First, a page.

In 2000 I started working seriously with colour film rather than black-and-white paper negatives to create pinhole images. This allowed me to shoot indoors with exposure times that were several minutes long rather than hours long. The earliest of these images were made in an old villa in Todi Italy. It was too hot to be outside. I sat on the cool tile floors with my camera next to me, watching the sun quietly move through these ancient buildings. I was with my camera obscura inside a camera obscura.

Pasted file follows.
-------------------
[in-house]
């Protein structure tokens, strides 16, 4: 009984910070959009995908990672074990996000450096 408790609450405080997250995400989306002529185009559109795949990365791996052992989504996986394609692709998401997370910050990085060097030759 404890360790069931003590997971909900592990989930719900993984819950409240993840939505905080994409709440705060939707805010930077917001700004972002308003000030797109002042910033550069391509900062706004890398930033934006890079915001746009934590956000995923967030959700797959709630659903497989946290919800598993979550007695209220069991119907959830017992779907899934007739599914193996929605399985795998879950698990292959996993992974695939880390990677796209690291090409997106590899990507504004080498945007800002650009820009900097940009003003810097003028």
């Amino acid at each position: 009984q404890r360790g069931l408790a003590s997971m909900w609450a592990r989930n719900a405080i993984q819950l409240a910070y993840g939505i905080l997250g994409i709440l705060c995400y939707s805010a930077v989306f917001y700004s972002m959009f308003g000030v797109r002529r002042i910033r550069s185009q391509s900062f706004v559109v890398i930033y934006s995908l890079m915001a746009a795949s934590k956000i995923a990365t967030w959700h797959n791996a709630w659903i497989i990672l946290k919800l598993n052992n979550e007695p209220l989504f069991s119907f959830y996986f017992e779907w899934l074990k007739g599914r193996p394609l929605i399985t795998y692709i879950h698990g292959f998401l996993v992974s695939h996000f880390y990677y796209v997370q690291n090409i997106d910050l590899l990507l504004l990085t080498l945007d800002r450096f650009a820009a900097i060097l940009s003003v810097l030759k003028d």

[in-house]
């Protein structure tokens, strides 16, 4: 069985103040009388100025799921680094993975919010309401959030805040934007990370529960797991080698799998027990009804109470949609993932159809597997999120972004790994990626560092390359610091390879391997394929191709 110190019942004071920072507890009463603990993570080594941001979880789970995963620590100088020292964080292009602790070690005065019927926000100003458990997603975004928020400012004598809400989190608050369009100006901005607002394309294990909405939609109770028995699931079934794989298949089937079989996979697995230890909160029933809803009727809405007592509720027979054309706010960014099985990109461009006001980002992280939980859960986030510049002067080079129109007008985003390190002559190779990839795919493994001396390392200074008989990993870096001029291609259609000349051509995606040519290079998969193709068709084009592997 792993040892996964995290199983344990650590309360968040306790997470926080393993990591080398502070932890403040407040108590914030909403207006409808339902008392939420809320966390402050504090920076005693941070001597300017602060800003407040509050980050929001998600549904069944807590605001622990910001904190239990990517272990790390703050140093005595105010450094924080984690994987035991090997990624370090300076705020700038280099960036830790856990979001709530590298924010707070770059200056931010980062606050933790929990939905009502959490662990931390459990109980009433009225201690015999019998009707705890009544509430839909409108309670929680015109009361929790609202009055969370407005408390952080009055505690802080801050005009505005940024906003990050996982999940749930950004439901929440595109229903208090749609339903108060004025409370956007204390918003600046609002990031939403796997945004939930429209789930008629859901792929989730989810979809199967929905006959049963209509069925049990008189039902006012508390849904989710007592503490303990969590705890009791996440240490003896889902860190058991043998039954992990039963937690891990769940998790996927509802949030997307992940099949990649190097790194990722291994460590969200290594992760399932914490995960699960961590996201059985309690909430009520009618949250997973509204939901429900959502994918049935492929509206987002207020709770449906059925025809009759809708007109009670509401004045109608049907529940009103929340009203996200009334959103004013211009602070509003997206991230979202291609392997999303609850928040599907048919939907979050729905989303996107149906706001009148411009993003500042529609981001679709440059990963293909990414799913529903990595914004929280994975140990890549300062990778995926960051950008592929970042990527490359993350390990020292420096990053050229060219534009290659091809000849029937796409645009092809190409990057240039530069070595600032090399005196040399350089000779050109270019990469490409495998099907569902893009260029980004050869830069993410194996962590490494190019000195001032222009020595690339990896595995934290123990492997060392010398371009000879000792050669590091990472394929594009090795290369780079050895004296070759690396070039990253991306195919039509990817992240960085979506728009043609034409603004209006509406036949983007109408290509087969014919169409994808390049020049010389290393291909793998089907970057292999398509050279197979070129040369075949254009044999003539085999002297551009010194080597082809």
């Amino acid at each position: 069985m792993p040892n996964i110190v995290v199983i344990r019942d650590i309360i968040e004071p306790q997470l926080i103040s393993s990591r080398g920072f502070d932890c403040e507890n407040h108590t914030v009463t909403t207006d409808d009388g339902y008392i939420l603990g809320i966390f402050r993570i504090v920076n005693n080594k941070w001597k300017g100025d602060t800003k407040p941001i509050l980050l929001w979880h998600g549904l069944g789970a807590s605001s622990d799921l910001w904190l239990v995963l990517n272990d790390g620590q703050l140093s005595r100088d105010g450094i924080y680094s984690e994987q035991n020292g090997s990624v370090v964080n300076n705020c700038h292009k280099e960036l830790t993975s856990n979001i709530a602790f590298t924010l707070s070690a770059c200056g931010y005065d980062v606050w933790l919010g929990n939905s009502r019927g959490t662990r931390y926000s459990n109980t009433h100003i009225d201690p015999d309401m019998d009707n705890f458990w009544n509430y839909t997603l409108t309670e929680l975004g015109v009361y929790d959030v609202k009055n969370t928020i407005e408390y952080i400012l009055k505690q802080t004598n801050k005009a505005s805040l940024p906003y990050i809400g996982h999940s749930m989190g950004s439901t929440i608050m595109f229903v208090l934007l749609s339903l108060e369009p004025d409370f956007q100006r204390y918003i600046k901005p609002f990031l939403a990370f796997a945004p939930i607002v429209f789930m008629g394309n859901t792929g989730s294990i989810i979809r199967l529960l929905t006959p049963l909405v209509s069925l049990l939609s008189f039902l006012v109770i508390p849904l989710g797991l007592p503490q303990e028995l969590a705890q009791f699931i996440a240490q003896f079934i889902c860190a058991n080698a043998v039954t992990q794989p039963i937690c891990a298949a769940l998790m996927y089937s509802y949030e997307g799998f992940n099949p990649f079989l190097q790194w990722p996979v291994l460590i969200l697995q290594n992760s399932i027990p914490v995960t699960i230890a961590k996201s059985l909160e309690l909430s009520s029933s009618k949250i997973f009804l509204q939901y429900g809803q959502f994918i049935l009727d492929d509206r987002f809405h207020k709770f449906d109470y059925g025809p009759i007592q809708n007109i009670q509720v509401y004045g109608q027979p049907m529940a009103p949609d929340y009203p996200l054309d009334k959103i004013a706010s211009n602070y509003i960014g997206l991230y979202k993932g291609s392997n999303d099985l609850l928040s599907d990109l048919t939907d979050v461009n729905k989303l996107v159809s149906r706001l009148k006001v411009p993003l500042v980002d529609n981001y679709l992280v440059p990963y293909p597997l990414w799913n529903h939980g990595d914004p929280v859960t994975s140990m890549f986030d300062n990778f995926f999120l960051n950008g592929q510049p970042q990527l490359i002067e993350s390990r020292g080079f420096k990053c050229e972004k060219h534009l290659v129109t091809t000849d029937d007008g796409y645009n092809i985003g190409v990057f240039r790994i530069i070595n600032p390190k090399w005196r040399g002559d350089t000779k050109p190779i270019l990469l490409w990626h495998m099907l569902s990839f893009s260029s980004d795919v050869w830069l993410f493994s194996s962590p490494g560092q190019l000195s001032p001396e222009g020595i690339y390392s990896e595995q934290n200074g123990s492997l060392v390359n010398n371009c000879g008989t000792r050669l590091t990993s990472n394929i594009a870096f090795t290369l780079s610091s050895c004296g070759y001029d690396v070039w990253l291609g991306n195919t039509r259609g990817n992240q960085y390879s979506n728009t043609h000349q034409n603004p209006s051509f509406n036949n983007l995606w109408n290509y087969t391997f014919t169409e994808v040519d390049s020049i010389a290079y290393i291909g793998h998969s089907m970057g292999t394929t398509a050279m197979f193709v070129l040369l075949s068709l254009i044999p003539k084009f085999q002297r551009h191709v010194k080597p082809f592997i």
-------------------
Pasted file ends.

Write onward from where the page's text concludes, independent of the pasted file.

Like all early photography this work explores light and time. Day light spilling into rooms. Whether in a great hall at Versailles or a room in a medieval house, there’s a hypnosis we all experience when contemplating the sun’s warmth as it slowly moves across tiled floors and textured walls. The time it takes to make an image ignores and erases the living, shifting human elements. In these images only the still forms remain.